Queensland politician Bob Katter has pleaded for more action to be taken on Aboriginal art issues following the government's recent $20 million purchase of the Aboriginal flag copyright.
The Kennedy MP said the government must act to protect authentic First Australian artists and their work by setting up a proper certification and authentication process.
"We did a survey in Cairns and some 90 percent of the 'Aboriginal artefacts' were in fact made in China, the Philippines or Indonesia," Mr Katter said.
"So not only were they not authentic, but they were imported.
"Politicians look at this situation and do nothing about it. Once again, we plead with the government to do the simplest of things and implement legislation that would set up an authority to certify authentic First Australian artwork."
Mr Katter said the legislation would also outlaw the sale of non-authentic First Australian artwork.
Mr Katter's request follows a case in 2019 where Brisbane-based souvenir wholesaler Birubi was fined $2.3 million for selling almost 18,000 products in Australia featuring design associated with Aboriginal art and words such as 'authentic Aboriginal art', 'hand painted, and 'Australia', but were all made in Indonesia.
Birubi, whose sole director was Ben Wooster, subsequently entered voluntary liquidation.
ACCC commissioner at the time, Sarah Court, said the penalty sent a strong message to anyone considering selling fake Australian Aboriginal style art as the genuine article.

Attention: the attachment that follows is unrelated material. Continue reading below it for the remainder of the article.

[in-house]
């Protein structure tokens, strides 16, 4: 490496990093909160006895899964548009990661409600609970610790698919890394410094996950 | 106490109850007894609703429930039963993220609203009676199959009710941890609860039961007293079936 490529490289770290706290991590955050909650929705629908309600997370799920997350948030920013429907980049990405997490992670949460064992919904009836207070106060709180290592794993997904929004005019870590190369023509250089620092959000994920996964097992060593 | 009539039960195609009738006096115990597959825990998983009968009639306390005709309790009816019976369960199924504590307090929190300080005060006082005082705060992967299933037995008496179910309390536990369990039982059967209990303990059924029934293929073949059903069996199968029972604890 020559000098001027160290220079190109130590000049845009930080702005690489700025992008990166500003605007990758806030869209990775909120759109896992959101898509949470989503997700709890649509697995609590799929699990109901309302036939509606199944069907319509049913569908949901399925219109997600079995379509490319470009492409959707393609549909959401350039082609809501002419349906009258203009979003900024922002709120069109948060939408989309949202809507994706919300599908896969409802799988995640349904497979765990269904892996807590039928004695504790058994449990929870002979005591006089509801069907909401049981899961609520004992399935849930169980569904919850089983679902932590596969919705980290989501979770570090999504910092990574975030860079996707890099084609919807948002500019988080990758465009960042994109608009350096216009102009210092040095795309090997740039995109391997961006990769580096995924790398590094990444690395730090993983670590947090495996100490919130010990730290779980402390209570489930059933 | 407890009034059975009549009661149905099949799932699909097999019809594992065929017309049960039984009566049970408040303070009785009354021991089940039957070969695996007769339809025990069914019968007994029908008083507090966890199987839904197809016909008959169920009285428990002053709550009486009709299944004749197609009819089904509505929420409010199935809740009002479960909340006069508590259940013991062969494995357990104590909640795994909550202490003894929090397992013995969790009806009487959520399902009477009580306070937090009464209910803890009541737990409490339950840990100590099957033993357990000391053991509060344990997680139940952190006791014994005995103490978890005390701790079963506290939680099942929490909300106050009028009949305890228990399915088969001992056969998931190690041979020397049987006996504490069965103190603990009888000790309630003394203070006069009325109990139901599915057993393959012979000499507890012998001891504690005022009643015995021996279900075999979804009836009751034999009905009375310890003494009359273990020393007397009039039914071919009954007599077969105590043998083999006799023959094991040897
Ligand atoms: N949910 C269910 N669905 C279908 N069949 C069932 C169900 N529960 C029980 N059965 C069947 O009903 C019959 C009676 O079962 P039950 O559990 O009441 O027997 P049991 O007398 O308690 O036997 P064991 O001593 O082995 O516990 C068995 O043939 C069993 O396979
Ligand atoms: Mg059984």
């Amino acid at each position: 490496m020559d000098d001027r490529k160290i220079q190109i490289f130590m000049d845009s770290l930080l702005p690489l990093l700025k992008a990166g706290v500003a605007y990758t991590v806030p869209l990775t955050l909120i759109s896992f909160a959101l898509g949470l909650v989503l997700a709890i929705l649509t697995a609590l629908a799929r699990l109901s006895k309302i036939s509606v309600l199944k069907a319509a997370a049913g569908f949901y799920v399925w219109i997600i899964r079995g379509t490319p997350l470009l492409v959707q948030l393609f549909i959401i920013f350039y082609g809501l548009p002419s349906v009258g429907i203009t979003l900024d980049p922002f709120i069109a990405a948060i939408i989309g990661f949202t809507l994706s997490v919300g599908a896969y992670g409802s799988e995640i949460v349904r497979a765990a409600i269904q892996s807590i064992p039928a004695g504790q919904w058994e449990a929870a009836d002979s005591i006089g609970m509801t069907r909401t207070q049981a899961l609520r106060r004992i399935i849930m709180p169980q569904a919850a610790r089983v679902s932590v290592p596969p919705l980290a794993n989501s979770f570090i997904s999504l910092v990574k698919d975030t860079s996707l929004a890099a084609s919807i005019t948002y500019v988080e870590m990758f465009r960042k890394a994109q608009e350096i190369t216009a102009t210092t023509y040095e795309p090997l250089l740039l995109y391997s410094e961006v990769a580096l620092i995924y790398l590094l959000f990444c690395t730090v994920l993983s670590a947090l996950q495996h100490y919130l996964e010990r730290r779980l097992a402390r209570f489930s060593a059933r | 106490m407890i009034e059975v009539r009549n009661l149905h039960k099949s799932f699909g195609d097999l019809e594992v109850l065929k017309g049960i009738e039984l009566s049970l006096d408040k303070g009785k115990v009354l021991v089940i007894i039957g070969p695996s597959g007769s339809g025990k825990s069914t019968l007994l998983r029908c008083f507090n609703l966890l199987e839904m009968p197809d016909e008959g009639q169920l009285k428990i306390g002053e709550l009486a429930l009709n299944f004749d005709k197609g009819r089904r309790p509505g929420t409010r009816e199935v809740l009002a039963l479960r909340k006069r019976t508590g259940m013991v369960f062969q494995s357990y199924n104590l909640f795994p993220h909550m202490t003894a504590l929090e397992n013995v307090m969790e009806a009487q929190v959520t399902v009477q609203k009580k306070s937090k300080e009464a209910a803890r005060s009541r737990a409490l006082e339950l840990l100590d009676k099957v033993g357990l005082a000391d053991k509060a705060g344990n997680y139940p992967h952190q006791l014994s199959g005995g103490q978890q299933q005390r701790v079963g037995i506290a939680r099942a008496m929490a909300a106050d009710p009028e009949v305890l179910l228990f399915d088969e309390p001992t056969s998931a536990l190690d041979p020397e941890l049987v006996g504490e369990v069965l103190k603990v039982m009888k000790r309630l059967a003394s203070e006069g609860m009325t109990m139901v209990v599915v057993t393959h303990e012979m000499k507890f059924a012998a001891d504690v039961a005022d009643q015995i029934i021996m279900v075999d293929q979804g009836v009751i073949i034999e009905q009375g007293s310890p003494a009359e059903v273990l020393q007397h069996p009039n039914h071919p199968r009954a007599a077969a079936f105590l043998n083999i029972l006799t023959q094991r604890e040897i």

"Birubi's actions were extremely serious. Not only did they mislead consumers, they were liable to cause offence and distress to Australian Aboriginal people," Ms Court said.
The ACCC later said it was unable to pursue Mr Wooster as he was not party to the original Birubi proceedings in any personal capacity.
It added that the other companies he was involved in - Gifts Mate and WAM Clothing - could not be held liable to pay the penalty.
In evidence to the Senate Select Committee on the Aboriginal Flag - established in 2020 to consider the copyright issues surrounding the flag - Gifts Mate said no complaints were ever made by the ACCC against Mr Wooster personally and emphasised that Justice Perry did not find that Birubi had intentionally sought to mislead potential purchasers of the products.
The Aboriginal flag was designed by Harold Thomas in 1971 and raised at the first Aboriginal Tent Embassy in Canberra in 1972.
Prior to the government's copyright deal announced on January 25, the design was owned by Thomas and licensed to WAM Clothing, Gifts Mate, and Carroll and Richardson Flagworld.
Thomas will retain his moral rights over the flag and Flagworld will remain the exclusive licensed manufacturer of Aboriginal flags and bunting, but it will not restrict individuals from making their own flag for personal use.
According to the committee on the Aboriginal flag, prior to the deal, WAM Clothing sent a cease and desist letter or a 'notice to potential consumer' to several organisations and individuals, including Spark Health, Clothing the Gap, NRL, Rugby Australia, AFL, Diabetes Victoria, Koori Knockout, and Aboriginal artist Stephen Hogarth.
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